Whatever you may conceive of Tchaikovsky, you cannot deny that this symphony is a deeply personal piece of work. Starting out with a funereal first movement, Symphony No. 5 in E-minor Op 64 was performed through a passionate and rather melodic second movement, over to a delightfully light vals in its third movement and lastly to a whirlwind finale typical of Russian folk music. If I can be arsed to compose anything remotely similar to a symphony, you can expect to hear something greatly influenced by Tchaikovsky.

Rachmaninoff’s Rhapsody on a Theme of Paganini was the most appealing – not just because he is another of my most favourite pianists, but because Cordelia quite beautifully unraveled his explosion of notey compositions. Taken from Niccolo Paganini’s Caprice No. 24, Rhapsody on a Theme of Paganini consists of 24 variations that fall into groups giving rise to its concerto momentum. In addition to the tremolos and the expanded cadences, I had literal fun watching the soloist’s fingers dance across the keys to Rachmaninoff’s big stretches.


If there was any weaknesses with the concert is that the guys charged with ticketing were a bunch of chaos. Otherwise, this was an entertaining concert and everybody should catch the next.

I count myself happy to have snugged this LP (33⅓ RPM) by King Sunny Ade and His African Beats last month. I am not going to make a show of mock modesty and claim that I knew about him prior to this, or that I knew anything expansive about Nigeria’s jùjú music, which is said to account for a massive portion of the country’s record trade.

King Sunny Ade, also referred to as the Minister of Enjoyment, was born in 1946 in Oshogbo, Nigeria. His musical influences included I.K Dairo and the notable Tunde Nightingale who is said to have pioneered Jùjú music. In 1966 he formed his own band, the Green Spots which was later renamed The African Beats in 1974.

Yet, I should like to mention that I have since read, with much pleasure, about the origin, continuity and thematic development of jùjú music – a complex music, as it is with any progressive music really, whose variations have been determined by spontaneous contingent factors most of which are either cultural or social, or both.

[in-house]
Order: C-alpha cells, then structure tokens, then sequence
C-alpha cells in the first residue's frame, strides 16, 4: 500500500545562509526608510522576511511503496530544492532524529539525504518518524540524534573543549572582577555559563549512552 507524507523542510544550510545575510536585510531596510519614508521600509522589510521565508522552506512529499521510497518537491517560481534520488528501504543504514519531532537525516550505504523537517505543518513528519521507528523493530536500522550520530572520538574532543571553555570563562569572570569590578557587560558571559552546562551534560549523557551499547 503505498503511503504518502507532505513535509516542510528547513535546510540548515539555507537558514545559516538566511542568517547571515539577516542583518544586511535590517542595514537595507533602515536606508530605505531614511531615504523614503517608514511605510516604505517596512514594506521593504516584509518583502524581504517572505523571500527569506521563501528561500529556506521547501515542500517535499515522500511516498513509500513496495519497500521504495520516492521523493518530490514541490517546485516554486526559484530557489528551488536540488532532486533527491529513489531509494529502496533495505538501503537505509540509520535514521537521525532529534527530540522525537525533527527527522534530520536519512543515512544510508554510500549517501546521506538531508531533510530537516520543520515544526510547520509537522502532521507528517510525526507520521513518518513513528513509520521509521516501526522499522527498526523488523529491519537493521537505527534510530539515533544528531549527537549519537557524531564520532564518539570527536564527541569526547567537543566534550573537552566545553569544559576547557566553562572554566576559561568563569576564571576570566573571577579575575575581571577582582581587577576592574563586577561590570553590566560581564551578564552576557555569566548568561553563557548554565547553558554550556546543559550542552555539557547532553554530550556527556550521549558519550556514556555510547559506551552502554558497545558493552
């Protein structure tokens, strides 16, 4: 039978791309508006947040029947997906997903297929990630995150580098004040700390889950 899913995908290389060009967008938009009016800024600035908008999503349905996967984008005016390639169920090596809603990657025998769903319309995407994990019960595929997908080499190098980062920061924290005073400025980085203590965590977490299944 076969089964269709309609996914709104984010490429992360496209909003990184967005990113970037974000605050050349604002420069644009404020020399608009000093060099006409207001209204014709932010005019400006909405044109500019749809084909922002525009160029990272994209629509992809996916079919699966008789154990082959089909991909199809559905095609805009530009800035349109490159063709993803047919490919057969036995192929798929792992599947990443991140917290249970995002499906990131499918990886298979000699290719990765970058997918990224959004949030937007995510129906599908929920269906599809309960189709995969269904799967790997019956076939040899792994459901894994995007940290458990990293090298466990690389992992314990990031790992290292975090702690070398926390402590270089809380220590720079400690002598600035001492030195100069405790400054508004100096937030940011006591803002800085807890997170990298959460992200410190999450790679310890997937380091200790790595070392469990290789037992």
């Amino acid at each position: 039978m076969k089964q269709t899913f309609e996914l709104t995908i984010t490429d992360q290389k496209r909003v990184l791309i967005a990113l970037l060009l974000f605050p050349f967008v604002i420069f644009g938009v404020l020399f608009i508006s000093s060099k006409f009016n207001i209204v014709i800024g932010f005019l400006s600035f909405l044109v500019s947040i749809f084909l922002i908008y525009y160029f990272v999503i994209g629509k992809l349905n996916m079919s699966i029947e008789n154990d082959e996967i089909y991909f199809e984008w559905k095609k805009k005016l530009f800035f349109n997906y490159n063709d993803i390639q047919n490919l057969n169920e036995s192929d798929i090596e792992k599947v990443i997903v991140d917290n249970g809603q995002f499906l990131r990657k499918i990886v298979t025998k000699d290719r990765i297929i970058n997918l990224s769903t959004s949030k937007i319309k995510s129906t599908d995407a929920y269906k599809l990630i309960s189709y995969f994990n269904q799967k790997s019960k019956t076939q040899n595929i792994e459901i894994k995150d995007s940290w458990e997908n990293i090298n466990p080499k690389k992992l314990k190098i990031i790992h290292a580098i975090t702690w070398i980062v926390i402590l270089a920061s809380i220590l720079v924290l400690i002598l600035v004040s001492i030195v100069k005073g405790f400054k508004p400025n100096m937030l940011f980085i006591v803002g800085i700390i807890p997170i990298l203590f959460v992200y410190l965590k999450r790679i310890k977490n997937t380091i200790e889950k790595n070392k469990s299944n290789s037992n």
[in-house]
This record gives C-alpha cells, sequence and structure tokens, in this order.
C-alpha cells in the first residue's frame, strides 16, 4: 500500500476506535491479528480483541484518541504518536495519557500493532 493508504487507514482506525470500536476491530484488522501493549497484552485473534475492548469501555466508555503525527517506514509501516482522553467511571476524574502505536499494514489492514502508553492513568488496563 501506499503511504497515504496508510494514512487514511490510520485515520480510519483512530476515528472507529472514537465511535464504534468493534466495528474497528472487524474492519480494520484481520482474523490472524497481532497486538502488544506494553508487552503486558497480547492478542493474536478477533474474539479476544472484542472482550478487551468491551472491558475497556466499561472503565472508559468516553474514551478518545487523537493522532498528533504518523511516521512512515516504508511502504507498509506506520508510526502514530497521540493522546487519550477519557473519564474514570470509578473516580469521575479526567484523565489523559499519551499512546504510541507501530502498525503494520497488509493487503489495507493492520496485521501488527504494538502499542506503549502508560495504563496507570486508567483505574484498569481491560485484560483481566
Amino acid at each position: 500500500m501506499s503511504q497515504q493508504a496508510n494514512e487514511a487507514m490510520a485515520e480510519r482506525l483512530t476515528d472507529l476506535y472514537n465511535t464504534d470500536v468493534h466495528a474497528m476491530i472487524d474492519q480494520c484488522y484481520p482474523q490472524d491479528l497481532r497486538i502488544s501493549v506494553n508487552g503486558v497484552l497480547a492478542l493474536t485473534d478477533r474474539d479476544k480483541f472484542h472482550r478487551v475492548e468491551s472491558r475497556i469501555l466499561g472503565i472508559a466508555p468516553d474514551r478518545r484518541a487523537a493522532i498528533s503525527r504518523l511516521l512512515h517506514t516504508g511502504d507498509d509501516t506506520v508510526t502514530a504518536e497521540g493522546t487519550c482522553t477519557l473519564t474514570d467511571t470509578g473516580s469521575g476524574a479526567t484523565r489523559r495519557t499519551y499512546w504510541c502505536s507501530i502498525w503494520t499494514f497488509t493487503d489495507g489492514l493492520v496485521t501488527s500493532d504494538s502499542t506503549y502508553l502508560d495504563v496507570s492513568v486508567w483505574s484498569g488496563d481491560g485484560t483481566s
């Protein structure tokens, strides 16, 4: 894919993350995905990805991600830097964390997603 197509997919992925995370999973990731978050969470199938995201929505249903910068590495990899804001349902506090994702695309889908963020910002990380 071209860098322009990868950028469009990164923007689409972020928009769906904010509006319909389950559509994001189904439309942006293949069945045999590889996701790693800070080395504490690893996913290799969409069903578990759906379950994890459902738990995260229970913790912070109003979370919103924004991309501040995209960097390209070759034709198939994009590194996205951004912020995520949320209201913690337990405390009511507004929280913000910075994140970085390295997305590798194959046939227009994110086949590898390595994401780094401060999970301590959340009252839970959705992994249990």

In spite of the fact he borrowed some of his stylistic elements from Nightingale’s style of jùjú, it has been reported that King Sunny together with his band, The African Beats, pioneered much of jùjú music’s metamorphosis into contemporary Afro-pop. For example, while the genre’s aesthetics changed with the introduction of electric guitars in the 1950s, his was the first band to use Hawaiian guitars, synthesizers and reggae-dub effects. In his words….

Juju music is essentially party music…the fans out there want to dance and the rhythm is basically simple and, once you hook it up, it flows endlessly. It really is a very rich music

Juju Music, recorded in Lome and produced in London in 1982, was Ade’s first international release and it featured established favourites from his growing repository. The seven numbers herein are surpassing of the gentle polyrhythms which variegate the call-and-response of the drums (talking drums, congas and bongos), the shekere, the guitars and the vocals.


I have decided to follow the scent while it is still hot, and so far, Chairman King Sunny Ade is as worthy as he is great! There is something in the pulse of his music which, perhaps an excitant, not many can rival. To say that I am excited would not be entirely true. Electrified is what more accurately describes the state my mind is in at the moment.